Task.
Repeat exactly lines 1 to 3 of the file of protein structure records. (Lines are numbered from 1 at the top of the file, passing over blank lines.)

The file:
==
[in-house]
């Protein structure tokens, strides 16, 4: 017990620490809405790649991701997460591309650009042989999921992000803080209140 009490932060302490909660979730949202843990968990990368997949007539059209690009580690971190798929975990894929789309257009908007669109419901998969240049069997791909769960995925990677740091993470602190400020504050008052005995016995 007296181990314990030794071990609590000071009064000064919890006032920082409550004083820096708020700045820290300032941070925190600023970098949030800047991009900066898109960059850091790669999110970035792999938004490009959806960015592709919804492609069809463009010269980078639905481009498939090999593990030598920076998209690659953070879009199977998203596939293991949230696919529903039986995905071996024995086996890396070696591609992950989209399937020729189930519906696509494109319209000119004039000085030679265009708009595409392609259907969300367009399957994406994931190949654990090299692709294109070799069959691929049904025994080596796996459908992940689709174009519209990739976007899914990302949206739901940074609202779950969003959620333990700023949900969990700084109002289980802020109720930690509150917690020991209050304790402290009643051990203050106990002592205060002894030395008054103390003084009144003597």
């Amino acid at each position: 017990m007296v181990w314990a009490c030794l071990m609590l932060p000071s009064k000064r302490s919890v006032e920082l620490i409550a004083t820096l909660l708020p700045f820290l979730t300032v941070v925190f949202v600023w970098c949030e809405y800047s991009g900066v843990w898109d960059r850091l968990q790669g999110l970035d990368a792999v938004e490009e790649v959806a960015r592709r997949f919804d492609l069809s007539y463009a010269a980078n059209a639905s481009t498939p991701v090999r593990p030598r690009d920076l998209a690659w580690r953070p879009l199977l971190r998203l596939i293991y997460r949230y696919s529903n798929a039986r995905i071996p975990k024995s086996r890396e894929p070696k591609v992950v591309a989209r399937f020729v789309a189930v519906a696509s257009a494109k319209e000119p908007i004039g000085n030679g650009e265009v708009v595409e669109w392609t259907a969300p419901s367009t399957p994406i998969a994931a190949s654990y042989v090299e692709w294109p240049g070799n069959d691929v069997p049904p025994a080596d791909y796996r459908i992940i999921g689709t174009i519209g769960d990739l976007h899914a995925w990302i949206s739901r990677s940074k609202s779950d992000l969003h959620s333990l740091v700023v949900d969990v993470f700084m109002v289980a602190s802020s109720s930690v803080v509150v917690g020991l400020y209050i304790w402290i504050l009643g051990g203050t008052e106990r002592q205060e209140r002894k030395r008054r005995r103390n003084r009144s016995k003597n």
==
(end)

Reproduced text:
[in-house]
């Protein structure tokens, strides 16, 4: 017990620490809405790649991701997460591309650009042989999921992000803080209140 009490932060302490909660979730949202843990968990990368997949007539059209690009580690971190798929975990894929789309257009908007669109419901998969240049069997791909769960995925990677740091993470602190400020504050008052005995016995 007296181990314990030794071990609590000071009064000064919890006032920082409550004083820096708020700045820290300032941070925190600023970098949030800047991009900066898109960059850091790669999110970035792999938004490009959806960015592709919804492609069809463009010269980078639905481009498939090999593990030598920076998209690659953070879009199977998203596939293991949230696919529903039986995905071996024995086996890396070696591609992950989209399937020729189930519906696509494109319209000119004039000085030679265009708009595409392609259907969300367009399957994406994931190949654990090299692709294109070799069959691929049904025994080596796996459908992940689709174009519209990739976007899914990302949206739901940074609202779950969003959620333990700023949900969990700084109002289980802020109720930690509150917690020991209050304790402290009643051990203050106990002592205060002894030395008054103390003084009144003597």
């Amino acid at each position: 017990m007296v181990w314990a009490c030794l071990m609590l932060p000071s009064k000064r302490s919890v006032e920082l620490i409550a004083t820096l909660l708020p700045f820290l979730t300032v941070v925190f949202v600023w970098c949030e809405y800047s991009g900066v843990w898109d960059r850091l968990q790669g999110l970035d990368a792999v938004e490009e790649v959806a960015r592709r997949f919804d492609l069809s007539y463009a010269a980078n059209a639905s481009t498939p991701v090999r593990p030598r690009d920076l998209a690659w580690r953070p879009l199977l971190r998203l596939i293991y997460r949230y696919s529903n798929a039986r995905i071996p975990k024995s086996r890396e894929p070696k591609v992950v591309a989209r399937f020729v789309a189930v519906a696509s257009a494109k319209e000119p908007i004039g000085n030679g650009e265009v708009v595409e669109w392609t259907a969300p419901s367009t399957p994406i998969a994931a190949s654990y042989v090299e692709w294109p240049g070799n069959d691929v069997p049904p025994a080596d791909y796996r459908i992940i999921g689709t174009i519209g769960d990739l976007h899914a995925w990302i949206s739901r990677s940074k609202s779950d992000l969003h959620s333990l740091v700023v949900d969990v993470f700084m109002v289980a602190s802020s109720s930690v803080v509150v917690g020991l400020y209050i304790w402290i504050l009643g051990g203050t008052e106990r002592q205060e209140r002894k030395r008054r005995r103390n003084r009144s016995k003597n």